howtostudy - PSYC 100 - Introduction to Psychology...

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Unformatted text preview: PSYC 100 - Introduction to Psychology University of Maryland Suggestions for Effective Studying Dr. Tom Capo Students who come to see me during my office hours, or before or after class, often ask me to suggest ways they could study the material in PSYC 100 (Introductory Psychology) more effect- ively. This scenario has happened so many times in the same semester that I find myself repeat- ing many of the same suggestions. These suggestions, which Ive occasionally presented in a lecture, will be presented on the course web site from now on. The summary is as follows: 1. Understand the big picture (i.e., organization) in each chapter and in each lecture. 2. Make optimal use of the retrieval practice effect. 3. Determine the gaps in your own understanding of the material. 4. Create multiple retrieval paths through elaborative rehearsal. 5. Massed practice versus distributed practice. 6. Make use of what youve learned about context effects. As you are probably aware, these suggestions for more effective studying (all of which are based on solid experimental research) are not specific to PSYC 100. They will work with whatever material you apply them to. For the most part, the order in which Ive chosen to present these suggestions is strictly for my own convenience as a writer, and is not intended to suggest any precedence ordering. However, as Ive told my previous classes, while I believe that the first three of these can be understood by any student, even before reading the course material on human memory, the last three will be understood better after youve read the memory chapter (chapter 7 in Kosslyn & Rosenberg, 2006). 1. Understand the big picture (i.e., organization) in each chapter and in each lecture. Lets start with a very important fact, summarized as follows by Kosslyn and Rosenberg (2006, p. 288): One of the most remarkable discoveries in the study of memory is that it barely matters how much or how hard you try to learn something, what matters is how well you integrate and organize the material. Important: You should not consider the task of studying as if your goal is to memorize a long list of unrelated facts. As youll see when we study memory, simple maintenance rehearsal is very ineffective. What you need is a deeper level of encoding, and elaborative rehearsal. Therefore, instead of treating all this information as a list of unrelated facts, look for the overall global organization (i.e., the big picture). That big picture, presented in each chapter and in each lecture, gives you a top-level view of the subject matter. It will help you organize what you know about the topic. When your knowledge gets more organized, youll have many more effective memory cues for each bit of knowledge. PSYC 100 - Introduction to Psychology University of Maryland Suggestions for Effective Studying Dr. Tom Capo Usually, you can figure out much of that global organization the first time you read a chapter...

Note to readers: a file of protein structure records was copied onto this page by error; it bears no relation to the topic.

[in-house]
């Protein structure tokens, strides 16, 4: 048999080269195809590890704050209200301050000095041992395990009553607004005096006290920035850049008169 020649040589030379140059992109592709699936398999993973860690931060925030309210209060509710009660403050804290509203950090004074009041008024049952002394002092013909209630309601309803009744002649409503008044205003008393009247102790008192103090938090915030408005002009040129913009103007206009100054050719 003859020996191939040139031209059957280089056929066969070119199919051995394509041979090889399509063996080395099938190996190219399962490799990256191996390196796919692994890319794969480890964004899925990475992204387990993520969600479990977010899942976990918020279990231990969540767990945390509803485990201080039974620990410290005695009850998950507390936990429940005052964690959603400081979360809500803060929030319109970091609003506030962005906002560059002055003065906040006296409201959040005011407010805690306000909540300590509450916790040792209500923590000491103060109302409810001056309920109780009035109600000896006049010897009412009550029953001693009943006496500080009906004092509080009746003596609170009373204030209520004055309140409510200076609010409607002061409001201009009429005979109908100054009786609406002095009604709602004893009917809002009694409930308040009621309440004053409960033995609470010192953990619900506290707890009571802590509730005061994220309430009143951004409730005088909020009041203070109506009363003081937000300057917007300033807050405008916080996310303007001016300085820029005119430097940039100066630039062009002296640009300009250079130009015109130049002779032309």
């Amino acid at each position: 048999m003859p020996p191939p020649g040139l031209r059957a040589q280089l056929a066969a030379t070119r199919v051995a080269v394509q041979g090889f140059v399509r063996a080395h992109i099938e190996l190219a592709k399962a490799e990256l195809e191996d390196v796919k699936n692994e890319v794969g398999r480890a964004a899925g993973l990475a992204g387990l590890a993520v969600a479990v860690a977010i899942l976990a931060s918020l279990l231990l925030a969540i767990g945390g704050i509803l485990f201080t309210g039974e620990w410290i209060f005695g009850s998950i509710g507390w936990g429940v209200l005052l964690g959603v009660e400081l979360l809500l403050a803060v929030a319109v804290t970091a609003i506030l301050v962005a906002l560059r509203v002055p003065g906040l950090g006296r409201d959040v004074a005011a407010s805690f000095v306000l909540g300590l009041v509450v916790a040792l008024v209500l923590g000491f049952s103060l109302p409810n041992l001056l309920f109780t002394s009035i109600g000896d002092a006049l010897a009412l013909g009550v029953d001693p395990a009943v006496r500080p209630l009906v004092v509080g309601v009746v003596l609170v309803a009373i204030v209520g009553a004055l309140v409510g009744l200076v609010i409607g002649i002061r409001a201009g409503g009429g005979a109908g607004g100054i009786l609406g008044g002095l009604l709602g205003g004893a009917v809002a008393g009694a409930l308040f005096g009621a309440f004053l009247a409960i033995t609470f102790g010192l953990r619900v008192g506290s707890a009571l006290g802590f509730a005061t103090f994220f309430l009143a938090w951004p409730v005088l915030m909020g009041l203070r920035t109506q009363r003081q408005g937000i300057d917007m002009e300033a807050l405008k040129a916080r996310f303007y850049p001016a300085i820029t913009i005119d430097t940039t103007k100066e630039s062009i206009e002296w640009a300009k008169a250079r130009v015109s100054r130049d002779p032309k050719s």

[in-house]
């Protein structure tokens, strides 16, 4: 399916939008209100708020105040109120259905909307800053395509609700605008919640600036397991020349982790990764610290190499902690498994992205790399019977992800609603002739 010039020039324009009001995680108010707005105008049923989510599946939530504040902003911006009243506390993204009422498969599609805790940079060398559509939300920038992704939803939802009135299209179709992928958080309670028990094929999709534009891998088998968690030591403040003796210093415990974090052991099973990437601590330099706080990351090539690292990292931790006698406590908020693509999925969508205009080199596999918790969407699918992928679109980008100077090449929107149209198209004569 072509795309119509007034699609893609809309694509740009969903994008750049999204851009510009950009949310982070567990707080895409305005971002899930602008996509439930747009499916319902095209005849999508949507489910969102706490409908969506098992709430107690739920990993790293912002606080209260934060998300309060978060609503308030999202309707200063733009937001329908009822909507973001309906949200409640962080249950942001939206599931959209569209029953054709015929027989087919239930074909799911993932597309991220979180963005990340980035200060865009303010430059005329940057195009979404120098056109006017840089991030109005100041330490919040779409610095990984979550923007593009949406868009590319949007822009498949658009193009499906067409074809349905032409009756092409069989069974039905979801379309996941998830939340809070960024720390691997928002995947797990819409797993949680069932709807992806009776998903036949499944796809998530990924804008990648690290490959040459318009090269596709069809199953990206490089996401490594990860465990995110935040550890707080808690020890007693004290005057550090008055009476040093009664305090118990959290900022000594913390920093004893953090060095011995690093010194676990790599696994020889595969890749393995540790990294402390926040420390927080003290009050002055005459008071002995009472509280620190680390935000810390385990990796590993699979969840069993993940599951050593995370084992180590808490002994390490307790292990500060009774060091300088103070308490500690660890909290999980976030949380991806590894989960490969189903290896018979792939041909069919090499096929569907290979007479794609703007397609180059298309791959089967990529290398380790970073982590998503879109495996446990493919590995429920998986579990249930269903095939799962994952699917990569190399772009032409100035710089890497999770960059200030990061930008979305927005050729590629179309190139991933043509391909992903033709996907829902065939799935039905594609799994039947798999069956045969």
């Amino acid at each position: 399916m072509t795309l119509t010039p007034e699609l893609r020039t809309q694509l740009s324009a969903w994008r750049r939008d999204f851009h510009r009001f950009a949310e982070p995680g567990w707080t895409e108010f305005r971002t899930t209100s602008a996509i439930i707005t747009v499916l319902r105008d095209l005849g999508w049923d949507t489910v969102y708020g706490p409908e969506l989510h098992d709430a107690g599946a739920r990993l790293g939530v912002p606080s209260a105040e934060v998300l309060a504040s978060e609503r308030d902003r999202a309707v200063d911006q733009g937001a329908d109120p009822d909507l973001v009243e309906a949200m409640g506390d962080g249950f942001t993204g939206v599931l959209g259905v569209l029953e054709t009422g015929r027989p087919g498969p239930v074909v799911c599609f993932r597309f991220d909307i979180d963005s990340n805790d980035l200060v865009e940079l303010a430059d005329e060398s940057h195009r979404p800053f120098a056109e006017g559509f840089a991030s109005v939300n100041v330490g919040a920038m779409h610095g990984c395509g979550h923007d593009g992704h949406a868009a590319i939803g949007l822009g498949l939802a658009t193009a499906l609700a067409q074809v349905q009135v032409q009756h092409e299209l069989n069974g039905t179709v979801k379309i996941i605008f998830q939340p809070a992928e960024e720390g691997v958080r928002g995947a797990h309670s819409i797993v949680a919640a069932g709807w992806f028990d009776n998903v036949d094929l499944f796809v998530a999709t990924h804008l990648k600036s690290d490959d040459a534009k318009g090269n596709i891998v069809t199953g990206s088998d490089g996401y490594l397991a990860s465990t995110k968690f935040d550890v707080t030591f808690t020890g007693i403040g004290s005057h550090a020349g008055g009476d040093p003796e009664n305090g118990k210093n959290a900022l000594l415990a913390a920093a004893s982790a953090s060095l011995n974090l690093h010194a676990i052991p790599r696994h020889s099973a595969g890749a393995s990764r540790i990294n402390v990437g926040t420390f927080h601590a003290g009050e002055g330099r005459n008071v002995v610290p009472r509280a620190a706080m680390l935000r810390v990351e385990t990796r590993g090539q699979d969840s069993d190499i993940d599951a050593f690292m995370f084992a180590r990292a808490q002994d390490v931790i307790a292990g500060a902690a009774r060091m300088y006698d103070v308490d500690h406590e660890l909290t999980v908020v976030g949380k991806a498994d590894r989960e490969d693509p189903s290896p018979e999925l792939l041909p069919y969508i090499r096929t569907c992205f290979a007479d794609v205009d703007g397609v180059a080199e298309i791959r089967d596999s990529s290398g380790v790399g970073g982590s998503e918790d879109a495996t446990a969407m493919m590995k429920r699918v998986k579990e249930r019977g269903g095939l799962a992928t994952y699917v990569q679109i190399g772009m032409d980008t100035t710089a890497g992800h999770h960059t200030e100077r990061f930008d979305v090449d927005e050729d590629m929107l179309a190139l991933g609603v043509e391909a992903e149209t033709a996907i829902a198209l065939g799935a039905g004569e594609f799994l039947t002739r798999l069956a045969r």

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This note was uploaded on 05/02/2008 for the course PSYC psyc100 taught by Professor Dr.thomascapo during the Spring '08 term at Maryland.

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howtostudy - PSYC 100 - Introduction to Psychology...

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